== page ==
Before we delve into José Saramago’s diaries, I want to single out this passage from 1996:
A Spanish magazine had the idea of asking a few writers to draw up their literary genealogical tree, that is, what other authors did they consider as their ancestors, direct or indirect, excluding from the invented kinship, obviously, any presumptions of relations or equivalences of merit which reality, in my case anyway, would soon reveal to be false. They were also asked to give, in very brief words, justifications for that kind of reverse adoption, in that it was the ‘descendant’ who chose the ‘ancestor.’ To each consulted writer the drawing of a tree was given with eleven frames dispersed over the boughs, where I suppose the portraits of the chosen authors will appear. My list, with the respective rationale, was this: Luís de Camões, because, as I wrote in The Year of the Death of Ricardo Reis, all Portuguese ways lead to him; Father António Vieira, because the Portuguese language was never more beautiful than when he wrote it; Cervantes, because without him the Iberian Peninsula would be a house without a roof; Montaigne, because he didn’t need Freud to know who he was; Voltaire, because he lost his illusions about mankind and survived it; Raul Brandão, because he demonstrated that you don’t have to be a genius to write a genial book, Húmus; Fernando Pessoa, because the door through which one arrives at him is the door through which one arrives at Portugal; Kafka, because he proved that man is a coleopteron; Eça de Queiroz, because he taught irony to the Portuguese; Jorge Luis Borges, because he invented virtual literature; Gogol, because he contemplated human life and found it sad.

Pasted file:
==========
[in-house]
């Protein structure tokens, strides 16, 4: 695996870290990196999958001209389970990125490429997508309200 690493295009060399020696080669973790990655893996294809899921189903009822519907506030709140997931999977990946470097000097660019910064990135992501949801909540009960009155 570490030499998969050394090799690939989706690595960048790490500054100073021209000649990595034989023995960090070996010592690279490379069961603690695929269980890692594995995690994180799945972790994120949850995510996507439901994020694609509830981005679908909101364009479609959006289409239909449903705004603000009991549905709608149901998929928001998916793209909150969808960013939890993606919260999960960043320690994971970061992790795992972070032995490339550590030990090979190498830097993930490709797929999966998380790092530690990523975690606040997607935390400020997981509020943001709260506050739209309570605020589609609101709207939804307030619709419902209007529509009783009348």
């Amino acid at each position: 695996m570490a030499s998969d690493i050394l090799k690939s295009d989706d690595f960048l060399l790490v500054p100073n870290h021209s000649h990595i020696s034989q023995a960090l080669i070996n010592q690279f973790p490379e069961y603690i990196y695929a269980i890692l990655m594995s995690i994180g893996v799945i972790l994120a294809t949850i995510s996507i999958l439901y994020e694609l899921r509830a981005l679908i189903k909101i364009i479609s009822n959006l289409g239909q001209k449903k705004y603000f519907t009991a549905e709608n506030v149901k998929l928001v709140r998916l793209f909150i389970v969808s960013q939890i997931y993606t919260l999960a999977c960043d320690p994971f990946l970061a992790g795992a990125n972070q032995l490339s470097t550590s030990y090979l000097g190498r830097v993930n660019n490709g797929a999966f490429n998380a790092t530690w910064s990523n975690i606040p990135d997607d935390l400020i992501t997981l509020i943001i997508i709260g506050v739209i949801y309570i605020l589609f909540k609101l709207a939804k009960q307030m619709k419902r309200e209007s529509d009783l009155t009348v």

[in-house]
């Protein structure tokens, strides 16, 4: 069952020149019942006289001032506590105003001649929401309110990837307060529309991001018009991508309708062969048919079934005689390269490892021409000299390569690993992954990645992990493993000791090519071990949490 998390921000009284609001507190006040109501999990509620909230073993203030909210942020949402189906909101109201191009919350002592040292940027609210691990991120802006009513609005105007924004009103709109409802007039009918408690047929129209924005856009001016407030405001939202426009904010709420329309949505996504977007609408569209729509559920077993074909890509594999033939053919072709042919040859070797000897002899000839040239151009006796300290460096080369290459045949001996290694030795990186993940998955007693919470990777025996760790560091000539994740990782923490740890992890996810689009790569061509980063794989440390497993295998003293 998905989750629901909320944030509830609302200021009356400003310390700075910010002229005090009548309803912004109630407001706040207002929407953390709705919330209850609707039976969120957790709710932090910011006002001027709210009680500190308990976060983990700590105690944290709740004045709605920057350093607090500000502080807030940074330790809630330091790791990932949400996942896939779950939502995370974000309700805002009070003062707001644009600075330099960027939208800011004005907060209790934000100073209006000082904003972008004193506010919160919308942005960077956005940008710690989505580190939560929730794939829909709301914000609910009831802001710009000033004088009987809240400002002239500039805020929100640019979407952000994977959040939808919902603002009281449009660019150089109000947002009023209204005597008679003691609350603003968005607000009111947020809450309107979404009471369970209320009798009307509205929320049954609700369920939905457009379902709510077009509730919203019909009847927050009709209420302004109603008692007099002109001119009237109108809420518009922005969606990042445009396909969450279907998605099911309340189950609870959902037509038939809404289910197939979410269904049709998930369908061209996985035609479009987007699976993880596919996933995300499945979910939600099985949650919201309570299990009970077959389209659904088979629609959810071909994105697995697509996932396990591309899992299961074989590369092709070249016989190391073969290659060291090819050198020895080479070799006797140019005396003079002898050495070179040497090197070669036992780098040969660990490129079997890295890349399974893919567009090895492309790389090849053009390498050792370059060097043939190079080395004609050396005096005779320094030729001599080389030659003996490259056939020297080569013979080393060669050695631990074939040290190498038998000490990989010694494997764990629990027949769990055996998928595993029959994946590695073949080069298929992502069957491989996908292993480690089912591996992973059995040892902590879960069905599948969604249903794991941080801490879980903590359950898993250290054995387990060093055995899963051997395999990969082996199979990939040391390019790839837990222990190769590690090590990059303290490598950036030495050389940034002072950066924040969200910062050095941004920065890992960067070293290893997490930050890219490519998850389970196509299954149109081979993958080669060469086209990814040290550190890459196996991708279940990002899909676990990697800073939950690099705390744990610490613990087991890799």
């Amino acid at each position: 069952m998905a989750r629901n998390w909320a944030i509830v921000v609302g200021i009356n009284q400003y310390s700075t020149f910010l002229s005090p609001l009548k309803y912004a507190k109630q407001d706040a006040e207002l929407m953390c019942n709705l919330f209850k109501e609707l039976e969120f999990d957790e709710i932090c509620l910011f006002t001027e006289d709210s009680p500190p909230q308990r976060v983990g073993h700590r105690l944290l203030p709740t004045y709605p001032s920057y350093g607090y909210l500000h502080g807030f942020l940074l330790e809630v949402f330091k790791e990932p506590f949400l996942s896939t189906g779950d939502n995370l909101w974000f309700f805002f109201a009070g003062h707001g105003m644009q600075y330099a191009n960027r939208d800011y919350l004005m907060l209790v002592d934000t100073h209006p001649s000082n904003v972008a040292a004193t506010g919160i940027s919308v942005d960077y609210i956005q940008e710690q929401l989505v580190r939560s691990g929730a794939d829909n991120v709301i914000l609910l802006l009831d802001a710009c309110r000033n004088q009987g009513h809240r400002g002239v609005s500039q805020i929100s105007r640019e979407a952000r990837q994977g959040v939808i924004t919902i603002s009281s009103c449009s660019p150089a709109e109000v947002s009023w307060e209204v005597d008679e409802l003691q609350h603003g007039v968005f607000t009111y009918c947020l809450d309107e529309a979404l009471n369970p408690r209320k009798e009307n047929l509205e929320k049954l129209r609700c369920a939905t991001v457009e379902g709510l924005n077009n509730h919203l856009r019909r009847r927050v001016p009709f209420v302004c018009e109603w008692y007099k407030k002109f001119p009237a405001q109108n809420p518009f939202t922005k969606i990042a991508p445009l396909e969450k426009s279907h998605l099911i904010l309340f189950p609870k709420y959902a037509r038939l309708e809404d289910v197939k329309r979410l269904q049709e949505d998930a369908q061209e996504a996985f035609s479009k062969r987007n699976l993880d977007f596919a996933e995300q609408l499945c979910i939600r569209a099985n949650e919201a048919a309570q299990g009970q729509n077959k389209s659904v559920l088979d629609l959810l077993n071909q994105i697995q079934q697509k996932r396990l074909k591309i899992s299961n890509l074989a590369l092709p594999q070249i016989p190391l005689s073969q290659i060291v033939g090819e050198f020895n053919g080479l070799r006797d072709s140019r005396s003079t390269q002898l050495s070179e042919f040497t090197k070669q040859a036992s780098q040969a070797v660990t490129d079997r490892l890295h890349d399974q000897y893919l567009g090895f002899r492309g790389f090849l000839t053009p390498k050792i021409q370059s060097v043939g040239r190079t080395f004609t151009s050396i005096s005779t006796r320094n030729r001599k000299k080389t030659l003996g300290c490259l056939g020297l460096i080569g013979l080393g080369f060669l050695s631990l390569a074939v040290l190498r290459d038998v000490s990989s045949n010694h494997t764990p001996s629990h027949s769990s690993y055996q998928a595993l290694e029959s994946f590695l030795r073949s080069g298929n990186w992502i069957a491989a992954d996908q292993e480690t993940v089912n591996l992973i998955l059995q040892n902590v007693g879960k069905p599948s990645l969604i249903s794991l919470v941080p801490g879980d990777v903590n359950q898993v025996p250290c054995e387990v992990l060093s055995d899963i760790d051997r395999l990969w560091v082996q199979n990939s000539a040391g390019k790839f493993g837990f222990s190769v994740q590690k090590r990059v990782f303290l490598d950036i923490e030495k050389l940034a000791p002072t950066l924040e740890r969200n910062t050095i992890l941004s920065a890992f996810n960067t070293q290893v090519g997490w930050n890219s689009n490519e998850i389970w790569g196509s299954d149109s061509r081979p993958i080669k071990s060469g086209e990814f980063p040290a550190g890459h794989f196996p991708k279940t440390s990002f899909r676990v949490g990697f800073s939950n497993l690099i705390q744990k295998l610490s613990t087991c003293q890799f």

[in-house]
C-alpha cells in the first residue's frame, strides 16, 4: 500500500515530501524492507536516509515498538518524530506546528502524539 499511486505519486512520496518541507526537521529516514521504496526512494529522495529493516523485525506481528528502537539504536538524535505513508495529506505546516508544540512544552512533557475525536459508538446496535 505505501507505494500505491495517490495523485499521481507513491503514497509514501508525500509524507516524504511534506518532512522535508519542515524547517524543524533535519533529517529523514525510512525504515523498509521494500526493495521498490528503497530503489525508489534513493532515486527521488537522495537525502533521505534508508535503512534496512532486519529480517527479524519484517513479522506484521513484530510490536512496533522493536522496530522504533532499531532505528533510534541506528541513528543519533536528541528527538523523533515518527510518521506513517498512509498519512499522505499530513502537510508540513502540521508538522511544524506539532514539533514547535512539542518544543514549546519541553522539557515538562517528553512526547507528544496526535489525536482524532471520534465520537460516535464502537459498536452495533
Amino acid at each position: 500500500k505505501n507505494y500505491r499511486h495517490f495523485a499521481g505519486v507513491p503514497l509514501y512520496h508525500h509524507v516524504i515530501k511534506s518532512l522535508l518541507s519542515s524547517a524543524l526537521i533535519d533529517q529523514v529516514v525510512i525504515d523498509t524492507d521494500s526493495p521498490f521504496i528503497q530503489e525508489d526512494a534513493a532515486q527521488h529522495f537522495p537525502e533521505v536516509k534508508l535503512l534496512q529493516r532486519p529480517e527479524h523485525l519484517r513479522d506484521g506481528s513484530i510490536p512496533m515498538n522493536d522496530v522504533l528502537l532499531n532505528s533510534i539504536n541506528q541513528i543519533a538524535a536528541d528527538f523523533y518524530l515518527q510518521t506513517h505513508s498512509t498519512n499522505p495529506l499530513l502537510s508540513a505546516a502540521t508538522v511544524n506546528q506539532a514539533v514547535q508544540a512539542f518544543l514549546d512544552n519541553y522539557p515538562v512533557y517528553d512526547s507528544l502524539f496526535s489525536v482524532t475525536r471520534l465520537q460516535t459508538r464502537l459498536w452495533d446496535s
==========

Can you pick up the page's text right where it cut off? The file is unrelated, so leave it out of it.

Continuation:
When I read this passage I was very happy and surprised. I was happy because Saramago seldom wrote about his literary interests, in fact he seldom wrote about literature at all, which is what makes his diaries so special; and I’m always curious to know what my favourite writers think of other writers and books. And I was surprised because, well, I didn’t expect some of the names on this list.